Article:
Imagine a time when the world is far behind COVID-19. Everyone has been affected by the virus, especially business-wise. No one was prepared for it since it swooped in abruptly. Because of its aftermath, anyone will now prepare if an even more severe pandemic hit in the future. It’s essential to have an emergency plan in place for your business. This list of eight things you can do will help you ensure that you’re ready to handle the worst-case scenario:
1. Create a New Business Plan
Every five years or so, it’s a good idea to reevaluate your business plan and make sure you’re not just continuing on autopilot. Ensure that your existing contacts can keep up with rapid changes in communication, technology, and services. If they can’t adapt with you, perhaps it’s time to think about finding new partners who are better equipped for such situations.
2. Keep Supplies On Hand
Stocking up on supplies that won’t expire or go bad is one of the best ways you can prepare for a pandemic. Water, non-perishable food, and toilet paper are items that should be in every home’s stockpile—and any business owner should stock up accordingly. If your company does work from home, ensure you have enough supplies to not force out your workers into the public during an outbreak.
3. Contact Your Insurance Company
The first step to protecting your business’s health is making sure you have enough coverage. The best way to do that is by speaking with your insurance company. Once you know what they cover, you can prepare accordingly and make sure a pandemic doesn’t put your business out of commission — or even worse, out of business. Insurance companies also offer additional resources on their websites and support centers. Talk to one today; it can save your business in an emergency.
4. Draw Up Emergency Plans
Drawing up a plan for how your business will deal with pandemics, evacuations, and other emergencies means you’ll prepare yourself for whatever life throws at you. It’s a good idea to put plans in place early, so when things go awry, you can act swiftly. And while it’s essential to stay up-to-date on information regarding outbreaks, you don’t want news headlines affecting your daily operations.
Schedule regular meetings—monthly is ideal—with key staff members to keep them updated on emergency responses and preparations. This way, if you need to act quickly without worrying about being caught unaware by breaking news updates, you’re ready!
5. Think of a Fallback
No one’s immune from a global pandemic. If it happens while you’re running your business full-time, there will be severe consequences. It might seem silly now, but come up with backup plans like setting up a way to create supplemental income if you lose most of your customers to a disease outbreak.
You can also reach out to a bankruptcy attorney if things turn terrible and filing for Chapter 7 becomes necessary. The last thing you want is your company to go down in flames because you didn’t plan for something as inevitable as a pandemic. Remember, COVID-19 came out of nowhere!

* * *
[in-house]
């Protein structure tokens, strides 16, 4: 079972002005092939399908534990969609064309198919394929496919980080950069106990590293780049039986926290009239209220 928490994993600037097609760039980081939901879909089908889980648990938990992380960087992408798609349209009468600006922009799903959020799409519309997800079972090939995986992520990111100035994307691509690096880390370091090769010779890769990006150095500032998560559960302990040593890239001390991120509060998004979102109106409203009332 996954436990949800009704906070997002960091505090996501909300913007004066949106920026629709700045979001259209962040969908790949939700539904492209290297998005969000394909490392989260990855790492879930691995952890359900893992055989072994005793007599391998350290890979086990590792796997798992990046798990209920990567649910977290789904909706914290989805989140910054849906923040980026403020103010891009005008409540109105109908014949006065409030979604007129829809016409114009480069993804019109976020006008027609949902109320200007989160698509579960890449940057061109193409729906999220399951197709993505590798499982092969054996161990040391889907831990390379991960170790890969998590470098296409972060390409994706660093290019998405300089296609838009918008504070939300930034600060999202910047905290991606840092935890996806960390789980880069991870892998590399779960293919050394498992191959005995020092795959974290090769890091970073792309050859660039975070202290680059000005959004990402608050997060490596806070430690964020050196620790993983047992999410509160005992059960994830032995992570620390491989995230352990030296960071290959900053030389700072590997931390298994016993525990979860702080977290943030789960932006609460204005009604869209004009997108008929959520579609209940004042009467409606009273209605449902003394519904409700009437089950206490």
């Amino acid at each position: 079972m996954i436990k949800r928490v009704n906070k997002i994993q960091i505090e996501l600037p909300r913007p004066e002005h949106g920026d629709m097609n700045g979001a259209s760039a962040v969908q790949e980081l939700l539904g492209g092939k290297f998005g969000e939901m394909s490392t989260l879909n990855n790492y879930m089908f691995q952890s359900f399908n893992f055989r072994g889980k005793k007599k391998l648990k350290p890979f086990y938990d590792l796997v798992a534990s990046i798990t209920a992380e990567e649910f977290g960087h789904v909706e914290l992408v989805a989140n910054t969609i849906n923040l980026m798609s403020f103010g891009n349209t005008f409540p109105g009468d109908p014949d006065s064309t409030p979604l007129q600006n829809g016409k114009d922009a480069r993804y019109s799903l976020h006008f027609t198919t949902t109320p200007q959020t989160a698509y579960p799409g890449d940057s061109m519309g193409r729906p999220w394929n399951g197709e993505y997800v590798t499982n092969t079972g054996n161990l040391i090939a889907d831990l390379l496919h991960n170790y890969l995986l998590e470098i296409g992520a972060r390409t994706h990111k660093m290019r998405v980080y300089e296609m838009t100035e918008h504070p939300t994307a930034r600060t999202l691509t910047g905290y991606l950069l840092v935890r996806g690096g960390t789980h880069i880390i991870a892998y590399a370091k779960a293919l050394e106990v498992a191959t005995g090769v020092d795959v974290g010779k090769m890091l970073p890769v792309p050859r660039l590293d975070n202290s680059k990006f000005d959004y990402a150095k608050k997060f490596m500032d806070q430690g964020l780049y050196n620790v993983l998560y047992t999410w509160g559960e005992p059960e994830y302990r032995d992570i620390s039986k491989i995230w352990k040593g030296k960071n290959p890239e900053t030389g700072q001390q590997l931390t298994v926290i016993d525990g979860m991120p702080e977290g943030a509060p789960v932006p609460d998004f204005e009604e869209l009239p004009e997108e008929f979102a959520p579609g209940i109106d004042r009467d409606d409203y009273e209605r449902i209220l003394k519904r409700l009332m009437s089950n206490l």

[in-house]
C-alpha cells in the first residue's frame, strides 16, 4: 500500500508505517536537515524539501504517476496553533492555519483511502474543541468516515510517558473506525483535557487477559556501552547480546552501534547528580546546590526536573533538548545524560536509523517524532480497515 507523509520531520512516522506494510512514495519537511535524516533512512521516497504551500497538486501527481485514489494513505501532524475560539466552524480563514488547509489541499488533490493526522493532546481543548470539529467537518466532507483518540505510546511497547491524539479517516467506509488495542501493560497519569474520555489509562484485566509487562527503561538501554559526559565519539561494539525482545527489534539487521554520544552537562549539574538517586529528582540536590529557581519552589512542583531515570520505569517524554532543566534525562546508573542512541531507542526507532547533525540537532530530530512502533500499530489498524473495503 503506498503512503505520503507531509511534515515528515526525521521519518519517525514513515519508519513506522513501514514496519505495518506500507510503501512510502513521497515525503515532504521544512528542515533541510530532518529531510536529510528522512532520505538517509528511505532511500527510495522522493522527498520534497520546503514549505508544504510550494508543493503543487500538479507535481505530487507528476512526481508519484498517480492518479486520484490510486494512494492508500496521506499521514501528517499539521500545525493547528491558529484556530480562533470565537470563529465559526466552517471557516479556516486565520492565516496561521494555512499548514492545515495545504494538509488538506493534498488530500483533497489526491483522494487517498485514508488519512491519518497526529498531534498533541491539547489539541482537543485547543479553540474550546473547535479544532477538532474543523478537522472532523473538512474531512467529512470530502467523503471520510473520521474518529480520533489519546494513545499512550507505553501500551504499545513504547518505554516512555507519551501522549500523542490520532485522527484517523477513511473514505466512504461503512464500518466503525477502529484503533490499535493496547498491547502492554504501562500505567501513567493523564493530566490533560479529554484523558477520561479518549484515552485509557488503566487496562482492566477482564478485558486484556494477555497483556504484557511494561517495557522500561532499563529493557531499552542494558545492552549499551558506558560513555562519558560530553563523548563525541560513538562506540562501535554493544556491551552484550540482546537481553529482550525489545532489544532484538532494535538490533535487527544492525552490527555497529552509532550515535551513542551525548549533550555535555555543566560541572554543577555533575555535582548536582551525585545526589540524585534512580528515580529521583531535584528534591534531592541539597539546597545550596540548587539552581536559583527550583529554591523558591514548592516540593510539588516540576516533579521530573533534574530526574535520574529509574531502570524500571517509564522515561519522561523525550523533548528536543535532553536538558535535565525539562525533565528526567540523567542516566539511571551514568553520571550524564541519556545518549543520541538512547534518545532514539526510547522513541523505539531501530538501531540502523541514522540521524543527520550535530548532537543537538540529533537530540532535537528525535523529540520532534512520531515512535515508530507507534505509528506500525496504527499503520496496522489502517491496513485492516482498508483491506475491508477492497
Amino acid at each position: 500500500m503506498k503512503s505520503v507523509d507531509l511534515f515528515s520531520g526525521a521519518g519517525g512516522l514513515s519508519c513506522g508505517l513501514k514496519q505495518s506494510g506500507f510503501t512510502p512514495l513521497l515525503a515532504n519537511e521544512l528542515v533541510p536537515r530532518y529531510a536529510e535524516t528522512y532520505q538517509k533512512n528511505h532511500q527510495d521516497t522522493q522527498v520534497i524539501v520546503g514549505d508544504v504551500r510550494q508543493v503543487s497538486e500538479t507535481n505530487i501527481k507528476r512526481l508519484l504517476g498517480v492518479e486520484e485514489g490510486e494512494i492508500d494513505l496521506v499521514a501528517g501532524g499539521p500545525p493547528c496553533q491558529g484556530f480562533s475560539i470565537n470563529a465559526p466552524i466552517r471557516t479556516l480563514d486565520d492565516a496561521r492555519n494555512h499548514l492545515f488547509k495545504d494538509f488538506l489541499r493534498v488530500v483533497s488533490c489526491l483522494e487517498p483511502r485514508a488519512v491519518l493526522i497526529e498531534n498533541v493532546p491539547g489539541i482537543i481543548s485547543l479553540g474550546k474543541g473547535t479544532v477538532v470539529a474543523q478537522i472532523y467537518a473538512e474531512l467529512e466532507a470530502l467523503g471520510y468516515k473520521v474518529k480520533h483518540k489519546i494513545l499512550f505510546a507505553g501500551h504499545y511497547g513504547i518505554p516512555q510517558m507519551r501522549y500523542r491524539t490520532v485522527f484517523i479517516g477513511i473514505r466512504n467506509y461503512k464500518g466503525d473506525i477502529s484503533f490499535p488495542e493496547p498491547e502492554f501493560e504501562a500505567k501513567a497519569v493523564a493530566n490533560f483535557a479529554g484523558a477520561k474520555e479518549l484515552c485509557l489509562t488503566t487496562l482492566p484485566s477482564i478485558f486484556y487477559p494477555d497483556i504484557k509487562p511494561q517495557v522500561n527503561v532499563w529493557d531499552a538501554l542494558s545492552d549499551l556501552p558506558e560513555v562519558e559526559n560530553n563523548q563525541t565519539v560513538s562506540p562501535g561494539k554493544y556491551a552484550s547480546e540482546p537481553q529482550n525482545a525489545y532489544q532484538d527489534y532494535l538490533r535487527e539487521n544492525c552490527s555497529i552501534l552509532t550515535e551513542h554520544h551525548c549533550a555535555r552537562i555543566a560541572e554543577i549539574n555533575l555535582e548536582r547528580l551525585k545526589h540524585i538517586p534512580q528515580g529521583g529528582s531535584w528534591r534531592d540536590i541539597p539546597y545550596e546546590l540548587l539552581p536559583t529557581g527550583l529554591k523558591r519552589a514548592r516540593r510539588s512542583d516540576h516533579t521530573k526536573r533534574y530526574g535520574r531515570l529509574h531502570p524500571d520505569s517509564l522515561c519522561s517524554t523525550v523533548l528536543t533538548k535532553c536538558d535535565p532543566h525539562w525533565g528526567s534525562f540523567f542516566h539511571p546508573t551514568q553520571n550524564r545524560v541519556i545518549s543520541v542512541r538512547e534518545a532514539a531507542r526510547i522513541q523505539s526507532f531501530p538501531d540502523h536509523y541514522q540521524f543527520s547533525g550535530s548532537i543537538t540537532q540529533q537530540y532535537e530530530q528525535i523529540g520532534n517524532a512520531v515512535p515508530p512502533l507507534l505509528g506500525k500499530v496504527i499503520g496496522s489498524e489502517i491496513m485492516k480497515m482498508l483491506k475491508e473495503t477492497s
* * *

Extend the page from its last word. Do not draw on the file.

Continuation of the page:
6. Establish Internal Policies and Procedures
Policies and procedures aren’t only a good idea for survival preparation—they’re an absolute necessity. Think of policies as your business constitution; it lays out what is important to you and how you and your staff should do things. For instance, after writing policies, you might decide that every employee must be vaccinated against swine flu before being hired or even before returning to work following any sick days. If something happens at work that violates one of these policies, people who adhere can file grievances with their HR department or leave if they choose.
7. Check for Vulnerabilities in Your System
When disaster strikes, you can’t rely on your standard systems or networks. You need a backup plan—one that’s free from all of your regular channels and is easily accessible, no matter where you are in an emergency.
The most foolproof system for protecting yourself after a pandemic involves storing essential data documents, account numbers, and passwords; uploading your data in the cloud; and keeping it secure. For bonus points, encrypt that data before uploading so no one else has access to those precious files if they gain access to your cloud storage space.
8. Educate Employees
Don’t keep your employees in the dark about what’s going on. Let them know how you plan to survive and how you plan to keep doing business during an outbreak. The more they know and understand your planning process and approach, the more comfortable they will be with a post-pandemic situation. At least have a plan of action communicated among all personnel involved in day-to-day operations.
A lot goes into preparing for a pandemic. While there’s no guarantee you won’t be affected, some common-sense steps can ensure your business doesn’t collapse when it hits. After all, even if you don’t have any employees, someone relies on your organization to thrive. Do them a favor by ensuring things continue as smoothly as possible, even in times of crisis.